Federal financial aid form to recognize same-sex parents

same sex college cost
Federal aid decisions will soon be based on the financial situations of both parents in same-sex couples.

Even though the federal government doesn't recognize same-sex marriage, the Department of Education won't let this stance impact its financial aid decisions any longer.

Starting with the 2014-2015 Free Application for Federal Student Aid (FAFSA), the form college students use to apply for federal financial aid, the department will use income and financial information from both same-sex parents to determine aid eligibility.

Currently, only one parent in a same-sex couple can be included on the form, since the Defense of Marriage Act, which defines marriage as between one man and one woman, prevents their marriages from being recognized by the federal government.

Related: 'What legalizing gay marriage means for our money'

Same-sex couples still won't be classified as married on the new form, but they will be able to identify as "unmarried and both parents living together." Other language on the form will also be modified -- "mother" and "father" will become "Parent 1" and Parent 2," for example.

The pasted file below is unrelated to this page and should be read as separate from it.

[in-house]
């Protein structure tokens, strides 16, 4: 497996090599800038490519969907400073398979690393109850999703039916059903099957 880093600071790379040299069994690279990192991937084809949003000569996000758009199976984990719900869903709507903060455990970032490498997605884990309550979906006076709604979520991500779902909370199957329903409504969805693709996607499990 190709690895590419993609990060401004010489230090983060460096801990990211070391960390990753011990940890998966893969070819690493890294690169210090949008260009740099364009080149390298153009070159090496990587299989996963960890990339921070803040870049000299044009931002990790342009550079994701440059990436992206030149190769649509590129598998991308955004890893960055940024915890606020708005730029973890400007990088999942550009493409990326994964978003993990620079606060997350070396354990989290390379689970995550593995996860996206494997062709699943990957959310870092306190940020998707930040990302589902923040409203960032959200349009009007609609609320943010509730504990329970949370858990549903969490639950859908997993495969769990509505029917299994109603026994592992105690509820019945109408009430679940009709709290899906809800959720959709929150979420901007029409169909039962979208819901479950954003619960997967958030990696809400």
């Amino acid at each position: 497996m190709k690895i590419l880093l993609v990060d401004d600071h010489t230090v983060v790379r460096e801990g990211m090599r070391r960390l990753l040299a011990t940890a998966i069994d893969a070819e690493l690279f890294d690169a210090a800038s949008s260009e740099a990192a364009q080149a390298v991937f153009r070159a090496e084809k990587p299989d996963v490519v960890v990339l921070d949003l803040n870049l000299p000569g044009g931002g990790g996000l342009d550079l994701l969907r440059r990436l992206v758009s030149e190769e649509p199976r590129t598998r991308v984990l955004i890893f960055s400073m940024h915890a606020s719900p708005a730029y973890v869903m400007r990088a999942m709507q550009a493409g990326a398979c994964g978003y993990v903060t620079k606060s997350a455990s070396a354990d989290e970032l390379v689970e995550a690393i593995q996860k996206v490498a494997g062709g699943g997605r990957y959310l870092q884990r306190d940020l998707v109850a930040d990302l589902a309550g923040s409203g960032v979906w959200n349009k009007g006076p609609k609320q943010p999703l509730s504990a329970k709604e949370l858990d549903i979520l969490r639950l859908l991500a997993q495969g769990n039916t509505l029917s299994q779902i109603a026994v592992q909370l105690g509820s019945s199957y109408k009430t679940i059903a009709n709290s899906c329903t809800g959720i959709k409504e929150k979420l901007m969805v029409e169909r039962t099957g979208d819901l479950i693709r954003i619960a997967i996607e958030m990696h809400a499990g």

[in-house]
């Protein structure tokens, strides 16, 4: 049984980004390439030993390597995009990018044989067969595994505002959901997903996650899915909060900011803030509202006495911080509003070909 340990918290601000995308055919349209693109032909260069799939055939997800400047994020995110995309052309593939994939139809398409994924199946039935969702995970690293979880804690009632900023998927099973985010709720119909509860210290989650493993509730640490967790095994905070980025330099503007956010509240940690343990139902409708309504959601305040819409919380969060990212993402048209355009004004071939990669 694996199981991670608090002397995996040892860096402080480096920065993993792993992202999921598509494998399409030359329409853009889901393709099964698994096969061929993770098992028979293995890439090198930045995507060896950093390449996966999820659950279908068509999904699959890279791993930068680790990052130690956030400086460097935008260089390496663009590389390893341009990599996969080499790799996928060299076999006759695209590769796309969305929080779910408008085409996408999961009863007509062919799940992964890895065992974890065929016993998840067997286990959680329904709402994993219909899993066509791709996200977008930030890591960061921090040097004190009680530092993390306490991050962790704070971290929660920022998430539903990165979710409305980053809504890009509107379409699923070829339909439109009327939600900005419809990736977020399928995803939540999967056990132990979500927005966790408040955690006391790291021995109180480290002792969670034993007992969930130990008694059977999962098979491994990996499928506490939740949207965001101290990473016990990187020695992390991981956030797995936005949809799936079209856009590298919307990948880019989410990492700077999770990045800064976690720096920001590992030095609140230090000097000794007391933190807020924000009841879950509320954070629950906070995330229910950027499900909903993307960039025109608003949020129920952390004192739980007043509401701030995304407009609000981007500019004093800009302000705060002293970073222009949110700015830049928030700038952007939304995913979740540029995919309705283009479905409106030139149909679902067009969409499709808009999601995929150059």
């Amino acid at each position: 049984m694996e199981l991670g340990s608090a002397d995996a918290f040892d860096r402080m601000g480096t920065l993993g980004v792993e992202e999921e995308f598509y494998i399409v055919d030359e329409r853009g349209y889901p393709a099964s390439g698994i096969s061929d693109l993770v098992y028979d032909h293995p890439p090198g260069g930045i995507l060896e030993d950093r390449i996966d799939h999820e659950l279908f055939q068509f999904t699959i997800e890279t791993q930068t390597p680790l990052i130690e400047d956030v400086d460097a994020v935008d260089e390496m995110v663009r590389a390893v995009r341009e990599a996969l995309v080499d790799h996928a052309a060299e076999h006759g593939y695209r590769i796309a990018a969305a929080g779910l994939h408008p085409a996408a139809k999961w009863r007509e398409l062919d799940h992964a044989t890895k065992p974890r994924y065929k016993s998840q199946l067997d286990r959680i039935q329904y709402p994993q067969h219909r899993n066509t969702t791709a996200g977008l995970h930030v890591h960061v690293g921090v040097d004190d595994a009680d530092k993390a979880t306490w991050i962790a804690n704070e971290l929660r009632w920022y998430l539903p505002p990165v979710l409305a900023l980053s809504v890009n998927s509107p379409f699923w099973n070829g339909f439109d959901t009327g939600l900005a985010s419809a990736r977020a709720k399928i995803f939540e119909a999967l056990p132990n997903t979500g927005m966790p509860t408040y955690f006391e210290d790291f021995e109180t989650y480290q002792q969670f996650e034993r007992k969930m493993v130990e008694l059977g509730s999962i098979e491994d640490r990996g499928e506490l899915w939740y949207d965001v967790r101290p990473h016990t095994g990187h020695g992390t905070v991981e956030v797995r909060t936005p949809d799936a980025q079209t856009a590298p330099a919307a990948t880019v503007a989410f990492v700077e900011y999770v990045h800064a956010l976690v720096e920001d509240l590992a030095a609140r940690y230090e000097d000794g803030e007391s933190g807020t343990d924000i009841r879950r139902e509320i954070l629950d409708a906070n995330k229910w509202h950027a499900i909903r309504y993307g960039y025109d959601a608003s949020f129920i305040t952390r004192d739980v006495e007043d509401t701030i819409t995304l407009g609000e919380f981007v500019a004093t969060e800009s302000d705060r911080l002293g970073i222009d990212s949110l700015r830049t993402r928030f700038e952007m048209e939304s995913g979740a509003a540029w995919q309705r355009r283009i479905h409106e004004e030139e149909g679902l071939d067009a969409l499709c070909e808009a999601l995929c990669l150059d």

Same-sex couple: We want tax equality
Same-sex couple: We want tax equality

When both same-sex parents are included on the FAFSA, their combined incomes and financial situations will be used to determine the financial need of a student, which could result in less aid for some students. For a small number of students, however, including an additional family member on the form could actually boost the amount of aid -- if that person's income is low enough.

Related: Marriage ruling could save same-sex couples thousands

"These changes will allow us to more precisely calculate federal student aid eligibility based on what a student's whole family is able to contribute and ensure taxpayer dollars are better targeted toward those students who have the most need, as well as provide an inclusive form that reflects the diversity of American families," U.S. Secretary of Education Arne Duncan said in a statement.

Would you and your partner or spouse be impacted financially if the Defense of Marriage Act is overturned? E-mail blake.ellis@turner.com for the chance to be included in an upcoming story on CNNMoney.com.

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